CONCERNS have been raised over the amount of debris washed on beaches on the west side which may have come from the fishing vessel Coelleira after it ran aground off Shetland in August.
Photos taken by Keith Nicolson at the weekend shows a west-facing beach at Papa Little, an uninhabited island north of Aith, strewn with items like wood, pieces of insulation and lumps of hard nylon.
Nicolson believes the debris washed up from the UK-flagged Coelleira after it ran aground on the Vee Skerries near Papa Stour in August.
Attempts were made by the coastguard to refloat the boat after its 15 crew were airlifted to safety, but they failed, meaning that the 30m vessel was left to succumb to the elements.
Nicolson, from Aith, visited Papa Little on Saturday by boat with his son and “couldn’t believe the amount of debris” washed up.
Also included in the bruck was four “new looking” rubber boots – further increasing the belief that the items were from the Coelleira.
“I was disappointed to see it,” Nicolson said.
“It would be fine to know that somebody will be cleaning it up.”
He said there is often bruck washing up on Papa Little in the winter, “but nothing like that”.
Nicolson added that he also recently came across bits of sheet plastic in among pebbles on nearby island Vementry.
The Lerwick based vessel Constructor took on guard duties in the days after the grounding and was said to be involved in recovering debris and oil, but it is no longer on scene.
A spokesperson for the Maritime and Coastguard Agency (MCA), however, said that monthly monitoring of the vessel and her surroundings started on 7 September.
“This is a baseline monthly visual assessment to take place over the winter and include nearby shorelines and the impact of any potential debris on wildlife,” they said.
“There will also be a surface visual survey after significant storms. This was most recently completed after Storm Dorian passed through the area and there was no noticeable degradation.
“In addition, Marine Scotland has agreed in principle to allow their Watchdog aircraft to have a look on an opportunity basis.”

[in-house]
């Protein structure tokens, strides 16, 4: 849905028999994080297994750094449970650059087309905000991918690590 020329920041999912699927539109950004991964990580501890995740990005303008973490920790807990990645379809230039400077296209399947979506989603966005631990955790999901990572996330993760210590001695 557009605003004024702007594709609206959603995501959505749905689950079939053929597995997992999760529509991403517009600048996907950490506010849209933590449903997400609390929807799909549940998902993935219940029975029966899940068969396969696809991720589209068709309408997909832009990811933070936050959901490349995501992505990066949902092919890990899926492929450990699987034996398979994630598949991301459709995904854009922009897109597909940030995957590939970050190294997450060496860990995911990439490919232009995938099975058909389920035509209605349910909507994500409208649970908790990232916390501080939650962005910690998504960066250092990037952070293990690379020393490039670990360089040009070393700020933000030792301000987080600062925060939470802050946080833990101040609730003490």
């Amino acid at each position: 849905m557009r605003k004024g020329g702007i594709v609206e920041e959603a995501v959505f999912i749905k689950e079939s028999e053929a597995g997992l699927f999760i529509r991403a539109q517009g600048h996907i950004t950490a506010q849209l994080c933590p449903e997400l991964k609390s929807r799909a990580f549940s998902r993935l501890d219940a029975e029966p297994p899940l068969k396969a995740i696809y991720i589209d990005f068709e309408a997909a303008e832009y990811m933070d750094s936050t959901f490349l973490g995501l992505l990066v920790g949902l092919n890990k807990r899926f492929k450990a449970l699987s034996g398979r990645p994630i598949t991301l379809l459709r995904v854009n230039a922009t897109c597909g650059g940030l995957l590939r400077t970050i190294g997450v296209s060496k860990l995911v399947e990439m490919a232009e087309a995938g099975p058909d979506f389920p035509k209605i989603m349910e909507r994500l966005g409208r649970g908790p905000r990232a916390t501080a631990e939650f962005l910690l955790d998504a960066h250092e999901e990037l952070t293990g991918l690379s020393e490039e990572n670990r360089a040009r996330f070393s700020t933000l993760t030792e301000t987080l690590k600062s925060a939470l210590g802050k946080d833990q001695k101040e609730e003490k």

The coastguard, meanwhile, said that recovering debris is only the vessel owner’s responsibility if it is proven to be from the boat.
“Only debris that is proven to originate from a vessel would be the owners’ responsibility to recover,” the spokesperson said.
“If the source of the debris cannot be proven, debris which ends up on land becomes the landowner’s responsibility for disposal.
“Debris in the water (unless in a harbour authority area) will be assessed on a case by case basis by the MCA and if proven to be FV Coelleira related will be recovered under direction of the vessel’s owners/insurers.”
Become a supporter of Shetland News
Shetland News is asking its many readers to consider start paying for their dose of the latest local news delivered straight to their PC, tablet or mobile phone.
Journalism comes at a price and because that price is not being paid in today’s rapidly changing media world, most publishers - national and local - struggle financially despite very healthy audience figures.
Most online publishers have started charging for access to their websites, others have chosen a different route. Shetland News currently has over 430 supporters who are all making small voluntary financial contributions. All funds go towards covering our cost and improving the service further.
Your contribution will ensure Shetland News can: -
- Bring you the headlines as they happen;
- Stay editorially independent;
- Give a voice to the community;
- Grow site traffic further;
- Research and publish more in-depth news, including more Shetland Lives features.
If you appreciate what we do and feel strongly about impartial local journalism, then please become a supporter of Shetland News by either making a single payment or monthly subscription.
Support us from as little as £3 per month – it only takes a minute to sign up. Thank you.Support Shetland News